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A Climber We Lost: Karen Sahn

Each January we post a farewell tribute to those members of our community lost in the year just past. Some of the people you may have heard of, some not. All are part of our community and contributed to climbing.

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You can read the full tribute to Climbers We Lost in 2022 here.

Karen Sahn, 53, May 21

Karen Sahn was a great athlete with the soul of an artist. She made jewelry with beads and turquoise and sold it or gave it away; she painted flowers and made cards. Sahn was also a Division 1 collegiate runner; multiple winner of the brutal Aspen, Colorado, uphill ski race called the Inferno; an early woman ski patroller and snow-safety expert; and a committed climber and guide. She did Denali and climbed 5.11 to 5.12 sport routes. On August 18 well over 100 people from the ski, guiding, and climbing communities gathered at the base of Aspen Highlands ski area on a rare beautiful evening amid weeks of a welcome monsoon, and remembered a kind and gentle person who also knew how to rock and roll. Sahn died May 21 at age 53.

Karen Sahn (Photo: Sahn Family)

Many women wore her jewelry in tribute. Cari Kaplan, dear friend on the Snowmass Ski Patrol starting in 1997, says, “Because her friends are all mountain women and didn’t have much jewelry, we’d wear it all the time and break it. She’d laugh and say, ‘Bring it over, I’ll fix it.’”

Sahn was described in loving and often hilarious remembrances by her mother, Gene Marsh, who cared for her in her final period, achieving great closeness; sister, Stacey Sahn Petersen; niece and nephew; aunt; two stepsisters (whom Karen had dubbed sisters, “stomping out the step”); a phys-ed teacher; and many friends. One climbing friend flew in from Ottowa, and three close college friends, “the Carolina girls,” came from the Southeast to honor their “Sahny.”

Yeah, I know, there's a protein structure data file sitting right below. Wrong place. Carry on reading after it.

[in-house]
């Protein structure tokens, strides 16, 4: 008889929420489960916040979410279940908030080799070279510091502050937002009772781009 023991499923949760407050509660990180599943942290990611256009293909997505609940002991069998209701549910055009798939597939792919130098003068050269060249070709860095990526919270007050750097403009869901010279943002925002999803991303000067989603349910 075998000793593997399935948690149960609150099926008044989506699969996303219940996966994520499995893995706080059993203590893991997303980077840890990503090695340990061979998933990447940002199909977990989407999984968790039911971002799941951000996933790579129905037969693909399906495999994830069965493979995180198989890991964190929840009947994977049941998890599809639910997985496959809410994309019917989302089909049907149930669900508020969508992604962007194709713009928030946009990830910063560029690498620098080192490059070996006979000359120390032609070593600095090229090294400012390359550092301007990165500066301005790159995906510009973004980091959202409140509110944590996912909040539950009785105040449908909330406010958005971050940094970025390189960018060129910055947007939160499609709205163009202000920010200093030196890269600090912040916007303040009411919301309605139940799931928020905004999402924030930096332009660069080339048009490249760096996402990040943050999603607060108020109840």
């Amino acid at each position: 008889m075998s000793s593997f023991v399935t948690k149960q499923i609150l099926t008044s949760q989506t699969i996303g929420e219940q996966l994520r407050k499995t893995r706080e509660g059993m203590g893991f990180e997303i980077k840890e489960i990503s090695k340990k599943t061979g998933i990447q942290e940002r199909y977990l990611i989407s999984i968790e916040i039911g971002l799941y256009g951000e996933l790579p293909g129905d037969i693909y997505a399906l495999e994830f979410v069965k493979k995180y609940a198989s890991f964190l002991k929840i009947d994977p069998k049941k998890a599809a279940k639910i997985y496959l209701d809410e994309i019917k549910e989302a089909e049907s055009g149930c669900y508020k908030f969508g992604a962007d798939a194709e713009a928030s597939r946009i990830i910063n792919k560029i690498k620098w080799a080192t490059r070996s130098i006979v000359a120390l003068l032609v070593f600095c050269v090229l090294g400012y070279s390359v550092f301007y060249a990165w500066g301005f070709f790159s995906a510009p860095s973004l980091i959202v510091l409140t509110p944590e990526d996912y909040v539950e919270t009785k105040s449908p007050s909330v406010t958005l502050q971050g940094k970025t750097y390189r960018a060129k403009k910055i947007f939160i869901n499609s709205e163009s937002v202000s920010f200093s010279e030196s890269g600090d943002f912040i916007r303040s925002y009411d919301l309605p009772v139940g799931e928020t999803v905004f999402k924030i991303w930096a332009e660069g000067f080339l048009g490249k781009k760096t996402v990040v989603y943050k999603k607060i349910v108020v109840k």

Stacey, the younger sister, talked about being a rule follower, while the adventurous Karen didn’t worry much about getting into trouble. Once when they were in high school, their mother and stepfather left for a weekend, saying, “Just don’t have a party”—which Karen took as an opportunity, with Stacey soon persuaded. The two planned well, collecting all fragile household items and locking them up in the study, which they termed the Fragile Room, and putting flyers in the neighbors’ mailboxes saying they were having a party and not to call police. All their friends came, and the party “of course was busted,” she said, and by the end involved people jumping off the roof into the swimming pool, and small, damaging tsunamis.

Karen was an exceedingly involved aunt to Stacey’s daughter and two sons, present for birthdays, school events, and track meets, and taking them outdoors.

“Every February she took us out of school to come ski, and all January I looked forward to it,” her nephew Turner said. She taught the children about backcountry skiing and safety as well as resort skiing.

Amos Whiting, who worked with Sahn for a decade at Aspen Expeditions, described what a solid presence she was in the mountains, and how in the backcountry and in climbing, “She always had your back.” Other area climbing partners included Kaplan, Kate Henry and Adrian Dreeling, Andrea Cutter, Andrea Tupy, Michael Salyers, Amanda Ramsay, and Heather Ardley. Whiting last year, with Karen’s permission, named a new route in Independence Pass after her and her long battle with illness, calling it K-Fight (5.11).

Sahn, aka “Shaka” for her love of dancing. (Photo: Andrea Cutter)

People spoke feelingly of the chronic eating disorder from which Karen suffered. As this excellent family obituary from the Aspen Times states, “She struggled for years with an eating disorder and hoped that others with similar illnesses would be open about their conditions, seek early treatment and return their lives to normal.” With the help of her family, she entered recovery programs, and about a year ago posted this video and others on Facebook, to raise awareness and try to help others.

Sahn was a star athlete: a D1 runner at the University of North Carolina, Chapel Hill, graduating in journalism in 1992. She led her high school team in Tucson to two state championships. Aside from the Inferno, she won the 18-mile Mount Sopris Runoff and ran in early sky marathons.

A ski patroller for nearly 20 years, she started at Snowmass and advanced in the ranks of snow science at Aspen Highlands as a snow safety technician (see this article, page 10, she wrote for the Avalanche Review). Yet at a certain point she was not able to wear ski boots anymore, due to bone spurs, and transitioned into rock climbing and guiding more.